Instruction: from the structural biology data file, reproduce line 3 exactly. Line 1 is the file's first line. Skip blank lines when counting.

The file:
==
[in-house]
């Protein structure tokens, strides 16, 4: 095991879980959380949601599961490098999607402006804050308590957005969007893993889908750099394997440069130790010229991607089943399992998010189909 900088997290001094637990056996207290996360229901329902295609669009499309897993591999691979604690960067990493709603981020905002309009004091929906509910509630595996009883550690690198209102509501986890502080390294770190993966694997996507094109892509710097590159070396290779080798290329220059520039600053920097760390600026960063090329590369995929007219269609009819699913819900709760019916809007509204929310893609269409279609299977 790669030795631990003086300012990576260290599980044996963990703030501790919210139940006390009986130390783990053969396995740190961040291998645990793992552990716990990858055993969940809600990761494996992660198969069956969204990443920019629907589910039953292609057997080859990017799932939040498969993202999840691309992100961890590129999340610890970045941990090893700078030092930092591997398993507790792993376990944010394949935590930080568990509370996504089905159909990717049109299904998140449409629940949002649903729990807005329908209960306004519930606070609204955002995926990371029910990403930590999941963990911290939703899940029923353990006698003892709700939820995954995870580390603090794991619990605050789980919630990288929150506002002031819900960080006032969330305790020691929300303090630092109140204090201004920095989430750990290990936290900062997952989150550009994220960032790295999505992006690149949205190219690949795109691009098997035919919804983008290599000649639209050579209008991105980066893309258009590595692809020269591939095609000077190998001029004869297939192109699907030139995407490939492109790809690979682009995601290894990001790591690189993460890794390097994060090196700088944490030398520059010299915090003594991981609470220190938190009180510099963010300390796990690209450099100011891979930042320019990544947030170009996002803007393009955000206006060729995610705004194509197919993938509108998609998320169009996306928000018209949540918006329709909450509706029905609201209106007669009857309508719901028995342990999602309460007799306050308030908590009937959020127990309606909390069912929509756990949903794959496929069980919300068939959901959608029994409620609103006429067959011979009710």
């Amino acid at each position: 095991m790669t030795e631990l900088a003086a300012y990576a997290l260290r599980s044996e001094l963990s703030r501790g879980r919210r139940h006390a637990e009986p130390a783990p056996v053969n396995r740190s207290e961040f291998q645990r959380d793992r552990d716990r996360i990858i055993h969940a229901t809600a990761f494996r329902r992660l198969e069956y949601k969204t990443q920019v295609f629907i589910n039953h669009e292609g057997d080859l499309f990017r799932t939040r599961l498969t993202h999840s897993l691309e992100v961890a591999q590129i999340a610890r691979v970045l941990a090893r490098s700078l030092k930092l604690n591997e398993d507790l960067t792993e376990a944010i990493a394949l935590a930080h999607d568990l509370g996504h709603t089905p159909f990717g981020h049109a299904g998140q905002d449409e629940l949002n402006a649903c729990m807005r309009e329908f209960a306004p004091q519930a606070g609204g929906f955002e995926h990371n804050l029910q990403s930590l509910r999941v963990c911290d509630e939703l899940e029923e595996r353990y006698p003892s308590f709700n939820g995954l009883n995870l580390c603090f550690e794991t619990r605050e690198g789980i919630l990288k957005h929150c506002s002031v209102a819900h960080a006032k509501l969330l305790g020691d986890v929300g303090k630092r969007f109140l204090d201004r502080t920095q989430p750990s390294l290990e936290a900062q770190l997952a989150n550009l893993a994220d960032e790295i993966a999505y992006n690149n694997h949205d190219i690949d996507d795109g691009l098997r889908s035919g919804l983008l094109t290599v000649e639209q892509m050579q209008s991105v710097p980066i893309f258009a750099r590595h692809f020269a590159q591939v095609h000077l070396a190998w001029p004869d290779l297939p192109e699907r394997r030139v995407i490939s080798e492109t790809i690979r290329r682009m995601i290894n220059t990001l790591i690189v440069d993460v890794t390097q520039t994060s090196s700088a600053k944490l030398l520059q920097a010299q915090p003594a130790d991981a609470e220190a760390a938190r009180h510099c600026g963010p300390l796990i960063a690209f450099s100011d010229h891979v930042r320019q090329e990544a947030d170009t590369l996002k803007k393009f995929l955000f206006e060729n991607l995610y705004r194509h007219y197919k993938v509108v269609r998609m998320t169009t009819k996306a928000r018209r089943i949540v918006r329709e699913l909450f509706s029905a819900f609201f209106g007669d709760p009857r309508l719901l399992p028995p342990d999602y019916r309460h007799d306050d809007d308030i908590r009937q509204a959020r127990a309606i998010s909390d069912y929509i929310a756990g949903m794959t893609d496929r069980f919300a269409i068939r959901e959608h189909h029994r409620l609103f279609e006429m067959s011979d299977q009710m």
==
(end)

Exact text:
């Amino acid at each position: 095991m790669t030795e631990l900088a003086a300012y990576a997290l260290r599980s044996e001094l963990s703030r501790g879980r919210r139940h006390a637990e009986p130390a783990p056996v053969n396995r740190s207290e961040f291998q645990r959380d793992r552990d716990r996360i990858i055993h969940a229901t809600a990761f494996r329902r992660l198969e069956y949601k969204t990443q920019v295609f629907i589910n039953h669009e292609g057997d080859l499309f990017r799932t939040r599961l498969t993202h999840s897993l691309e992100v961890a591999q590129i999340a610890r691979v970045l941990a090893r490098s700078l030092k930092l604690n591997e398993d507790l960067t792993e376990a944010i990493a394949l935590a930080h999607d568990l509370g996504h709603t089905p159909f990717g981020h049109a299904g998140q905002d449409e629940l949002n402006a649903c729990m807005r309009e329908f209960a306004p004091q519930a606070g609204g929906f955002e995926h990371n804050l029910q990403s930590l509910r999941v963990c911290d509630e939703l899940e029923e595996r353990y006698p003892s308590f709700n939820g995954l009883n995870l580390c603090f550690e794991t619990r605050e690198g789980i919630l990288k957005h929150c506002s002031v209102a819900h960080a006032k509501l969330l305790g020691d986890v929300g303090k630092r969007f109140l204090d201004r502080t920095q989430p750990s390294l290990e936290a900062q770190l997952a989150n550009l893993a994220d960032e790295i993966a999505y992006n690149n694997h949205d190219i690949d996507d795109g691009l098997r889908s035919g919804l983008l094109t290599v000649e639209q892509m050579q209008s991105v710097p980066i893309f258009a750099r590595h692809f020269a590159q591939v095609h000077l070396a190998w001029p004869d290779l297939p192109e699907r394997r030139v995407i490939s080798e492109t790809i690979r290329r682009m995601i290894n220059t990001l790591i690189v440069d993460v890794t390097q520039t994060s090196s700088a600053k944490l030398l520059q920097a010299q915090p003594a130790d991981a609470e220190a760390a938190r009180h510099c600026g963010p300390l796990i960063a690209f450099s100011d010229h891979v930042r320019q090329e990544a947030d170009t590369l996002k803007k393009f995929l955000f206006e060729n991607l995610y705004r194509h007219y197919k993938v509108v269609r998609m998320t169009t009819k996306a928000r018209r089943i949540v918006r329709e699913l909450f509706s029905a819900f609201f209106g007669d709760p009857r309508l719901l399992p028995p342990d999602y019916r309460h007799d306050d809007d308030i908590r009937q509204a959020r127990a309606i998010s909390d069912y929509i929310a756990g949903m794959t893609d496929r069980f919300a269409i068939r959901e959608h189909h029994r409620l609103f279609e006429m067959s011979d299977q009710m």